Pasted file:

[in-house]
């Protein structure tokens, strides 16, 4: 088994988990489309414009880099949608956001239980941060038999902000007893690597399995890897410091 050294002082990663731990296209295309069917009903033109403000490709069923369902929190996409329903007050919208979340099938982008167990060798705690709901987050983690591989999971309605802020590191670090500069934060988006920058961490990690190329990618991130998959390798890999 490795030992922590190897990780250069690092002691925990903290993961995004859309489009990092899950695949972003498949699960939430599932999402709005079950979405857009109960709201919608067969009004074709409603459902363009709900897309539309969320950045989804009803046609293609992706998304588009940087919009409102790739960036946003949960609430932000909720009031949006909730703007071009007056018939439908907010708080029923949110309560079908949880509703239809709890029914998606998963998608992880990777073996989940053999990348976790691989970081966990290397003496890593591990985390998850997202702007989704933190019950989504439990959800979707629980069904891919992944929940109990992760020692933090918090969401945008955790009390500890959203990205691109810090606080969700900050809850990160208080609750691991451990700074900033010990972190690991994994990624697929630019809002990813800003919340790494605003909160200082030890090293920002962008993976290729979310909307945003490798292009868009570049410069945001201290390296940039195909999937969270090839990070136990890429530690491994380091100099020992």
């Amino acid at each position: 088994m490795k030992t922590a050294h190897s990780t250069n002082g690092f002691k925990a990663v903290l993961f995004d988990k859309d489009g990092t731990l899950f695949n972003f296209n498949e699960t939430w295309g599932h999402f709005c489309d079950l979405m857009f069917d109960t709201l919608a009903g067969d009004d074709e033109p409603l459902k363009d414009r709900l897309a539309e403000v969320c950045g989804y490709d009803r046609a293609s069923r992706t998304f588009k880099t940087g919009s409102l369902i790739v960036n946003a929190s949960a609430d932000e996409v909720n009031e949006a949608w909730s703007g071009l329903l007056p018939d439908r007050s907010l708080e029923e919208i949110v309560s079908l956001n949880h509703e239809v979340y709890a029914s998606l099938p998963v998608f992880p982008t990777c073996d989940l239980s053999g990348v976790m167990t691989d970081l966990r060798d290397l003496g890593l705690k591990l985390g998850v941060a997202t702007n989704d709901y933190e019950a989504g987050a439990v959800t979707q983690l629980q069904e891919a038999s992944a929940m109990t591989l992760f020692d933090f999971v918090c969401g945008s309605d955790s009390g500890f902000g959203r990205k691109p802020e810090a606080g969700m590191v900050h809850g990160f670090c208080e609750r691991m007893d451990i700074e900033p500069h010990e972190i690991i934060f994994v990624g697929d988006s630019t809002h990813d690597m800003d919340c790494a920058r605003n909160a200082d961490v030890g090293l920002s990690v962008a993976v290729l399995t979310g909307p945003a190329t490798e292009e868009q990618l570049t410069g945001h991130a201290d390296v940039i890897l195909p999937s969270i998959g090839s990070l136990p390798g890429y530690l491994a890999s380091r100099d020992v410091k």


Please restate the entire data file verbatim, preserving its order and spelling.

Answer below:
[in-house]
């Protein structure tokens, strides 16, 4: 088994988990489309414009880099949608956001239980941060038999902000007893690597399995890897410091 050294002082990663731990296209295309069917009903033109403000490709069923369902929190996409329903007050919208979340099938982008167990060798705690709901987050983690591989999971309605802020590191670090500069934060988006920058961490990690190329990618991130998959390798890999 490795030992922590190897990780250069690092002691925990903290993961995004859309489009990092899950695949972003498949699960939430599932999402709005079950979405857009109960709201919608067969009004074709409603459902363009709900897309539309969320950045989804009803046609293609992706998304588009940087919009409102790739960036946003949960609430932000909720009031949006909730703007071009007056018939439908907010708080029923949110309560079908949880509703239809709890029914998606998963998608992880990777073996989940053999990348976790691989970081966990290397003496890593591990985390998850997202702007989704933190019950989504439990959800979707629980069904891919992944929940109990992760020692933090918090969401945008955790009390500890959203990205691109810090606080969700900050809850990160208080609750691991451990700074900033010990972190690991994994990624697929630019809002990813800003919340790494605003909160200082030890090293920002962008993976290729979310909307945003490798292009868009570049410069945001201290390296940039195909999937969270090839990070136990890429530690491994380091100099020992």
């Amino acid at each position: 088994m490795k030992t922590a050294h190897s990780t250069n002082g690092f002691k925990a990663v903290l993961f995004d988990k859309d489009g990092t731990l899950f695949n972003f296209n498949e699960t939430w295309g599932h999402f709005c489309d079950l979405m857009f069917d109960t709201l919608a009903g067969d009004d074709e033109p409603l459902k363009d414009r709900l897309a539309e403000v969320c950045g989804y490709d009803r046609a293609s069923r992706t998304f588009k880099t940087g919009s409102l369902i790739v960036n946003a929190s949960a609430d932000e996409v909720n009031e949006a949608w909730s703007g071009l329903l007056p018939d439908r007050s907010l708080e029923e919208i949110v309560s079908l956001n949880h509703e239809v979340y709890a029914s998606l099938p998963v998608f992880p982008t990777c073996d989940l239980s053999g990348v976790m167990t691989d970081l966990r060798d290397l003496g890593l705690k591990l985390g998850v941060a997202t702007n989704d709901y933190e019950a989504g987050a439990v959800t979707q983690l629980q069904e891919a038999s992944a929940m109990t591989l992760f020692d933090f999971v918090c969401g945008s309605d955790s009390g500890f902000g959203r990205k691109p802020e810090a606080g969700m590191v900050h809850g990160f670090c208080e609750r691991m007893d451990i700074e900033p500069h010990e972190i690991i934060f994994v990624g697929d988006s630019t809002h990813d690597m800003d919340c790494a920058r605003n909160a200082d961490v030890g090293l920002s990690v962008a993976v290729l399995t979310g909307p945003a190329t490798e292009e868009q990618l570049t410069g945001h991130a201290d390296v940039i890897l195909p999937s969270i998959g090839s990070l136990p390798g890429y530690l491994a890999s380091r100099d020992v410091k």